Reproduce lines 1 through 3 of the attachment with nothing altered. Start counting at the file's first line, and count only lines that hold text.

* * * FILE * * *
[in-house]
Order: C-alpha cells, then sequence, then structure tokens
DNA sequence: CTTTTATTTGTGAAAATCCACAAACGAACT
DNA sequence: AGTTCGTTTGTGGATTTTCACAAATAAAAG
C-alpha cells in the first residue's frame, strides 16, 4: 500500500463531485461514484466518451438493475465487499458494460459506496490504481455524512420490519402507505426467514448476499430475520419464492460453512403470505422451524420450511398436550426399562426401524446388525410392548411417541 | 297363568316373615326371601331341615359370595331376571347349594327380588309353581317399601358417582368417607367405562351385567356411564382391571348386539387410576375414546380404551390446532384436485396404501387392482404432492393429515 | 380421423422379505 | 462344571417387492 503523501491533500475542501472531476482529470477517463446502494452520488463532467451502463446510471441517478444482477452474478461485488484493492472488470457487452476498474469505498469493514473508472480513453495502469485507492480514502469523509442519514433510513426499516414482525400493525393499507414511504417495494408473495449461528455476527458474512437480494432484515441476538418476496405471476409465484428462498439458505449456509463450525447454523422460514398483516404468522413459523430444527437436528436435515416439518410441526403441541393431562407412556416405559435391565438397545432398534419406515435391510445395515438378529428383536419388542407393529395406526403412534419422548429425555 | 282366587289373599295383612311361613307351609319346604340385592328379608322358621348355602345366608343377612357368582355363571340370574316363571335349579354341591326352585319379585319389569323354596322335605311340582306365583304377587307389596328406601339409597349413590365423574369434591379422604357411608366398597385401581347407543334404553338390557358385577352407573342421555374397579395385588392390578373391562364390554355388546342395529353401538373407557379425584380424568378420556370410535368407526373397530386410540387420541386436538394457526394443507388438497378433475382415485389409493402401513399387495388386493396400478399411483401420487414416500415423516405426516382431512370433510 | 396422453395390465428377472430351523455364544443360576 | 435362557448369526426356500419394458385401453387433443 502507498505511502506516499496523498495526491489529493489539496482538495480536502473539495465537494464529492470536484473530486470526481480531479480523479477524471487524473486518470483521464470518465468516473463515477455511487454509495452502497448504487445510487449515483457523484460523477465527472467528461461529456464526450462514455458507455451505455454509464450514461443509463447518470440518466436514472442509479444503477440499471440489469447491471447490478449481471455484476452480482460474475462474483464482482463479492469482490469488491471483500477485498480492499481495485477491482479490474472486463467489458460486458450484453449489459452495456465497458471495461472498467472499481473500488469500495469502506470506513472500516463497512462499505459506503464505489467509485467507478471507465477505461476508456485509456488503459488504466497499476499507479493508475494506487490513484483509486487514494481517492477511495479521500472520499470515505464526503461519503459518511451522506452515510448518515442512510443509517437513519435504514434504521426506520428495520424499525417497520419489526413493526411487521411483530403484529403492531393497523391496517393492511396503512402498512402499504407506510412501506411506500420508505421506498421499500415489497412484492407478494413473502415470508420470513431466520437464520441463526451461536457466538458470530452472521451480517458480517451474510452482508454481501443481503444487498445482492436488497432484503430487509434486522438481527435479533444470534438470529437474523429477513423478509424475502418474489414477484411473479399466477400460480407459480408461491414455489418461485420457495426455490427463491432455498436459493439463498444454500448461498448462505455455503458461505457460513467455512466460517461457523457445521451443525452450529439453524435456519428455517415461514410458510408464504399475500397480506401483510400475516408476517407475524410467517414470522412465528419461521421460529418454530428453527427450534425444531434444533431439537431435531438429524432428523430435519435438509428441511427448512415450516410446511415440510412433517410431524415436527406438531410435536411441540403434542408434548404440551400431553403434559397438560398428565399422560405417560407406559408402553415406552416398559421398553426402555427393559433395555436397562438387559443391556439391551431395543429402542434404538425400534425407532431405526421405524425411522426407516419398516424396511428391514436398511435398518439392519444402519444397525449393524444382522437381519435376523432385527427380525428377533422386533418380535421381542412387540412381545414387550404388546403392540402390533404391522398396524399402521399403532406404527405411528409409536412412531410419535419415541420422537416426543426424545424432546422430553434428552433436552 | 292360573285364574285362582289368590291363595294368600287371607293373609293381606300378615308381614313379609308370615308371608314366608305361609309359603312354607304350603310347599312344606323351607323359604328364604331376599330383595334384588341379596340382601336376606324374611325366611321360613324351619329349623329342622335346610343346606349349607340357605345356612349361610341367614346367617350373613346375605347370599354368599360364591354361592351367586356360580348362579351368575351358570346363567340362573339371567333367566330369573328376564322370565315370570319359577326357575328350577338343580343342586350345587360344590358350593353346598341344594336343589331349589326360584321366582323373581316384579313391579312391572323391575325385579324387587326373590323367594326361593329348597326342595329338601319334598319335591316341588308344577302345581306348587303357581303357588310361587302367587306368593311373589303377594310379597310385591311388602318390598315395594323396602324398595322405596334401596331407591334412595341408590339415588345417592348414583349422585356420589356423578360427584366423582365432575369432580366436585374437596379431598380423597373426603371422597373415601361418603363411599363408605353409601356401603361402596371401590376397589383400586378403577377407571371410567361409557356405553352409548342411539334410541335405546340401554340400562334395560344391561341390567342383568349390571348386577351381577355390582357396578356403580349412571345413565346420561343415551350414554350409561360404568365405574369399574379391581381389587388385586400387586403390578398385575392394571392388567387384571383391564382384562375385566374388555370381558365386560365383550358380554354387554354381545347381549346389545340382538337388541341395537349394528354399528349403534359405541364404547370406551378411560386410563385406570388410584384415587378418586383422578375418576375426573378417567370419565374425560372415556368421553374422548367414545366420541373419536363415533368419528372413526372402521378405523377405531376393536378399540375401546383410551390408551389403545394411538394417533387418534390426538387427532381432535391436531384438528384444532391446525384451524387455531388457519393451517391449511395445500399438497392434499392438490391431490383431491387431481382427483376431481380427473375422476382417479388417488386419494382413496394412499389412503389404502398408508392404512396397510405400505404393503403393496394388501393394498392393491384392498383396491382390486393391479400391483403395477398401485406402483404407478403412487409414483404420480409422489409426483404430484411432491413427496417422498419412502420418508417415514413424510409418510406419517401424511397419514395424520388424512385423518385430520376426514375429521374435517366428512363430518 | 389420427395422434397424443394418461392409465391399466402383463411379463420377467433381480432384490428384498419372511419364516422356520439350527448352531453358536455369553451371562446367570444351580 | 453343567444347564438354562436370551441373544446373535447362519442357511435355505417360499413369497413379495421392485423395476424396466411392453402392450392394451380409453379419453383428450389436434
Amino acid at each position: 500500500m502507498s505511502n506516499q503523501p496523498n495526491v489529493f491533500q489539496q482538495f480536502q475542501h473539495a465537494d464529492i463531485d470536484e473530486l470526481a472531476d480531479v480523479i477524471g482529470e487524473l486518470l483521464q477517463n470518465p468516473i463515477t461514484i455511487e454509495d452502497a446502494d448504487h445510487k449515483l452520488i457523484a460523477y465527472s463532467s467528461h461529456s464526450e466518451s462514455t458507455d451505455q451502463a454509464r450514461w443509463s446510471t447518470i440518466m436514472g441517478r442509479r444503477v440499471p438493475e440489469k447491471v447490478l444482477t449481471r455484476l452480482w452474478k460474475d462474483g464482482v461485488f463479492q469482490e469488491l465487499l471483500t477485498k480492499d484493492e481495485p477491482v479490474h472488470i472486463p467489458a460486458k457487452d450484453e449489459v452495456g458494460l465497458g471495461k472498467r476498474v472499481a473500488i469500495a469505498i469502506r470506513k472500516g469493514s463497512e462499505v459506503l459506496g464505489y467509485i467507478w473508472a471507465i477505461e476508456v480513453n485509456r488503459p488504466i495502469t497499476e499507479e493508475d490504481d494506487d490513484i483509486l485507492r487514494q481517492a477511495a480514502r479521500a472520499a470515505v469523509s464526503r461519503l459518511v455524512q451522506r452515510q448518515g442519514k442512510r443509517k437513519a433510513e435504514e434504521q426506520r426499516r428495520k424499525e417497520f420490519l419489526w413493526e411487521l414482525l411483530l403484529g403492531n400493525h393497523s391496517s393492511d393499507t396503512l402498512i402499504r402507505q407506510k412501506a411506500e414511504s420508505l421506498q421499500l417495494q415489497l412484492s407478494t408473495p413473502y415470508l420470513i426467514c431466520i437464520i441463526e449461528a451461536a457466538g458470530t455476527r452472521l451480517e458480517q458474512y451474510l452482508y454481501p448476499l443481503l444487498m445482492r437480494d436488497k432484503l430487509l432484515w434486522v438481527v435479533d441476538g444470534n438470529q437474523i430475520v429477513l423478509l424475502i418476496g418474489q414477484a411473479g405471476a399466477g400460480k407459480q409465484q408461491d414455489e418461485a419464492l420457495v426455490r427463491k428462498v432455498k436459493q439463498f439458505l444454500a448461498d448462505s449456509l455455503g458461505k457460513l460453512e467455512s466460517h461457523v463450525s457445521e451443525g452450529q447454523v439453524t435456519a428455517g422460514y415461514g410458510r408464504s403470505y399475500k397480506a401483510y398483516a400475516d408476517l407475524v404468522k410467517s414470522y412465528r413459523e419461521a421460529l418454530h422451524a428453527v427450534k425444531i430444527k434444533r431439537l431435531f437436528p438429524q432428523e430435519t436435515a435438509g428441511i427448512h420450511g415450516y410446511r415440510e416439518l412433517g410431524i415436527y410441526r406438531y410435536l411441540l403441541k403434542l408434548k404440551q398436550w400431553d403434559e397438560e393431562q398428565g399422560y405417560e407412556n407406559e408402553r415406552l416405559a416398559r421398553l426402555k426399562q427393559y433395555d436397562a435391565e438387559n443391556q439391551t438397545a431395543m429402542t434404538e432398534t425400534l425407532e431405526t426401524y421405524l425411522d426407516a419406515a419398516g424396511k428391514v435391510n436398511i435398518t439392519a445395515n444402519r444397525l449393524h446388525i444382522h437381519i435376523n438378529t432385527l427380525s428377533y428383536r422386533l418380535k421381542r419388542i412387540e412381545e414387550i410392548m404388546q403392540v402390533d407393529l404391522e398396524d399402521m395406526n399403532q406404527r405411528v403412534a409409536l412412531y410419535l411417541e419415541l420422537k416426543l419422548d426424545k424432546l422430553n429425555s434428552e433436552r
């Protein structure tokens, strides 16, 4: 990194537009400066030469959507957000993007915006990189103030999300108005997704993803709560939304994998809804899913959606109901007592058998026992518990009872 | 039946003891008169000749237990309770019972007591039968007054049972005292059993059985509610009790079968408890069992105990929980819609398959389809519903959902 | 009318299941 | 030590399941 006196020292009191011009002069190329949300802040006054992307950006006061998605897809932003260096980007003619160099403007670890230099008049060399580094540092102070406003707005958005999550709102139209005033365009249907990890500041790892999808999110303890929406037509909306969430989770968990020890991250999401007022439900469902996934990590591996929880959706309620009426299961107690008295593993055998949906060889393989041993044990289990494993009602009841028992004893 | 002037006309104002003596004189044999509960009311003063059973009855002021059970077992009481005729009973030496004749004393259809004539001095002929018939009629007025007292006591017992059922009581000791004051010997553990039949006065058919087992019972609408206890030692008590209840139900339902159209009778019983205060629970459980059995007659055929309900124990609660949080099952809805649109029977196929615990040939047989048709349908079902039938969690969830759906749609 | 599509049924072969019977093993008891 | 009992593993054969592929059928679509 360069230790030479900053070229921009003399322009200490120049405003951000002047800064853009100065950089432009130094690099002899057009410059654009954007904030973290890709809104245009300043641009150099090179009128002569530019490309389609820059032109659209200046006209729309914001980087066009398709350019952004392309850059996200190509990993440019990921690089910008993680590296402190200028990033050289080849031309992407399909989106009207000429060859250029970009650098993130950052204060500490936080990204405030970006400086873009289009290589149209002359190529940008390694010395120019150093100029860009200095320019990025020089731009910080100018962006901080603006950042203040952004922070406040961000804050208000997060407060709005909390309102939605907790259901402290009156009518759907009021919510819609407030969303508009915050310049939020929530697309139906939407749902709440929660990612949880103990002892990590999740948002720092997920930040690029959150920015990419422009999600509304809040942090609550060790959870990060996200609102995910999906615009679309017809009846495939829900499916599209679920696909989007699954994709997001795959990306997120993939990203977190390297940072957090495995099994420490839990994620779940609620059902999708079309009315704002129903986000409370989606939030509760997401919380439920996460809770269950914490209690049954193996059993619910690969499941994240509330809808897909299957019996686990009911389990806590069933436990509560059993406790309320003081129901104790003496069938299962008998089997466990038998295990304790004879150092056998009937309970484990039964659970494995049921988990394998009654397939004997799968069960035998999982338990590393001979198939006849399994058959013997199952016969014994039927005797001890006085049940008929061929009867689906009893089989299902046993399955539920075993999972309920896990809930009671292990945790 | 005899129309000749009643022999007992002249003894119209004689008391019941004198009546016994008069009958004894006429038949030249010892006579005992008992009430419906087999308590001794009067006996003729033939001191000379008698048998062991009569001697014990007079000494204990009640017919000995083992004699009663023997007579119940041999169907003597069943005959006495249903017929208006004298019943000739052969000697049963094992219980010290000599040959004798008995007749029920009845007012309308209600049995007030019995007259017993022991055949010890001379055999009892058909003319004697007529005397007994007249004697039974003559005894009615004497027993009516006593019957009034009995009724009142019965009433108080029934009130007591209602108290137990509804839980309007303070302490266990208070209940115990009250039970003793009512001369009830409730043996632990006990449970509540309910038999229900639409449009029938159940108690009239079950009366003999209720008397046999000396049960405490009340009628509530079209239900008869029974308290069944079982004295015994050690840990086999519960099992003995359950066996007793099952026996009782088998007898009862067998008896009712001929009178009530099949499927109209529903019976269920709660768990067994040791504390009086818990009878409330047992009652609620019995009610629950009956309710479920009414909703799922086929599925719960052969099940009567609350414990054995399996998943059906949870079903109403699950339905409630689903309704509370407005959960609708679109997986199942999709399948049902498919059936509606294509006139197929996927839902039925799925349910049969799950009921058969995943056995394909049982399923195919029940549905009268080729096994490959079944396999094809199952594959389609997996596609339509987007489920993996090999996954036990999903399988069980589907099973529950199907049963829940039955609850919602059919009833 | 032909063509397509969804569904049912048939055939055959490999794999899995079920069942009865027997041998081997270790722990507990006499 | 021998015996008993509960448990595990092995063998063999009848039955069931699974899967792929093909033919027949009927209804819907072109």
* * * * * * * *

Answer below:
[in-house]
Order: C-alpha cells, then sequence, then structure tokens
DNA sequence: CTTTTATTTGTGAAAATCCACAAACGAACT